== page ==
At 2:45 yesterday, I was talking to a marathon race finisher. Where was his next epic adventure going to be? Where did he want to travel? What did he want to do? Who did he want to see? “Life is so short,” I told him. He laughingly wrote his answer on the dry erase board, posed smiling with his mom + dad + sister, and we took his picture.
And then the positive, happy energy of Boston disappeared. Just like that. Sucked up into the sky. In an instant.
Silence. Sirens, running firefighters, racing police cars. The smell of fire in the air, heartsick + raw emotion, fear.
So much fear.
Calls + texts + emails + Facebook posts + tweets + communication to and from the ones we love.
I woke up this morning + the tears started all over again. How could someone do this? What if I weren’t here anymore? What if the little girl and the family I served lunch to on Saturday who were in Boston for the race were hurt? What if someone I loved had been hurt? What if I had died on my sister’s birthday?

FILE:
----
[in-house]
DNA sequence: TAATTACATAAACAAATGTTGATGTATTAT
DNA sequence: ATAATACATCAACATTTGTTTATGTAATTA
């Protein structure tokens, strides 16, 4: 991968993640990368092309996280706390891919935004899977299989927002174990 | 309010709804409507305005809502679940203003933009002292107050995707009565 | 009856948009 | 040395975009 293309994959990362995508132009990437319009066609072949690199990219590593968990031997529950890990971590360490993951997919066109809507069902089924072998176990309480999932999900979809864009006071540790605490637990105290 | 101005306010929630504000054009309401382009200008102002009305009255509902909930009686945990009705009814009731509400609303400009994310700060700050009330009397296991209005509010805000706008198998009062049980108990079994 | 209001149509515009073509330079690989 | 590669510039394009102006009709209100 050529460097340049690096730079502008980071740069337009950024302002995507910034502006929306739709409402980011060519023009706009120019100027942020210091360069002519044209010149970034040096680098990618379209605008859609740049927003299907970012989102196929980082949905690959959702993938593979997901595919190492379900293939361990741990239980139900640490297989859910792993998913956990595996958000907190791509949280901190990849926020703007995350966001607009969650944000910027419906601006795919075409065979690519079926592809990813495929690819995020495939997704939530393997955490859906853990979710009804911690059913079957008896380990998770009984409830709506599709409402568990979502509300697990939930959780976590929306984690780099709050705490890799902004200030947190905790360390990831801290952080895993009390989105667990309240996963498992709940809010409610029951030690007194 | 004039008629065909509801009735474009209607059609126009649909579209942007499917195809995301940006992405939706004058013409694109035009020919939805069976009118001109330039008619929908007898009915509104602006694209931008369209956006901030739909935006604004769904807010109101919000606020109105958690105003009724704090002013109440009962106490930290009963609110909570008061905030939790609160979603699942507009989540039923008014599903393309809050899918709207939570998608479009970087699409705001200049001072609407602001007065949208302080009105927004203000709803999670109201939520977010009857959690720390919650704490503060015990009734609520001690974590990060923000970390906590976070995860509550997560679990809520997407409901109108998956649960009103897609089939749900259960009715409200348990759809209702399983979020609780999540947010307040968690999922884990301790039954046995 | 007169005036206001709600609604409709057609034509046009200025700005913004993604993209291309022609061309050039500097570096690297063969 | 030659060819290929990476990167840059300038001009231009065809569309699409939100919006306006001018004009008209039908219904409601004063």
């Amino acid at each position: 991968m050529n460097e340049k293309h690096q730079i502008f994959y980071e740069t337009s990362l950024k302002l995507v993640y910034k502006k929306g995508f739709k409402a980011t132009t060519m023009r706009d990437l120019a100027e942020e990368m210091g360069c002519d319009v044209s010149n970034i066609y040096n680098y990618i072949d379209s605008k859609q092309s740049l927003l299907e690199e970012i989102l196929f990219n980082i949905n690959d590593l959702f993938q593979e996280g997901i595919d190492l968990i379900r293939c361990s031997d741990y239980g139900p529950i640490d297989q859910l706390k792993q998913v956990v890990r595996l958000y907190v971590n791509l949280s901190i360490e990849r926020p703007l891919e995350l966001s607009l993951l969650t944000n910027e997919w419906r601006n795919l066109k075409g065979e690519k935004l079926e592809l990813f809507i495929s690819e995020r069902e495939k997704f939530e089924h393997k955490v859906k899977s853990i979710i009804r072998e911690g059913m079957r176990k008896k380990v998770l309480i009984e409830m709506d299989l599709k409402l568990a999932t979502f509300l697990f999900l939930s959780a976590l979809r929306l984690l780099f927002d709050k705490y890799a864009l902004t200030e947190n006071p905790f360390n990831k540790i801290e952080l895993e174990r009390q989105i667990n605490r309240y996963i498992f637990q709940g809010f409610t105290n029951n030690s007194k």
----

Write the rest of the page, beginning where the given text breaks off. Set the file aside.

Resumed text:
I could have stayed in bed all morning feeling helpless, letting my brain bombard me w all of the “what ifs” and “whys.” Instead, I ran to the ocean.
Salt water, tears, fresh air, rising sunshine.
The tears flowed, my heart pounded, + I prayed. For the families, for the firefighters + police, for Boston, for my family + friends, for the sick people who did this, for myself.
It would be easy to let anger take over our souls. To think that the world is so bad + that we can never feel safe anymore. To blame cultures different from ours or point ignorant fingers or spread messages of hatred.
But as a society, I think that we’re better than that. Instead of angry rants, we’re going to spread messages of LOVE + HOPE. We’re going to believe that good exists. We’re going to say “I love you” to those that matter most + give more hugs + reflect on our lives + think about how we can add more GOOD to the world.
We’re strong. Boston is strong.
I read Jaded and thought Jaded is more than boring. I continued on and read Salt Water + Tears and was thinking about the young men who left the bombs at the Boston Marathon. These young men may have started out as fearful (from having to leave their homeland), then they may have became jaded about the world around them, then angry, and finally violent. How do we not become jaded? We need to be vigilant about our humanity.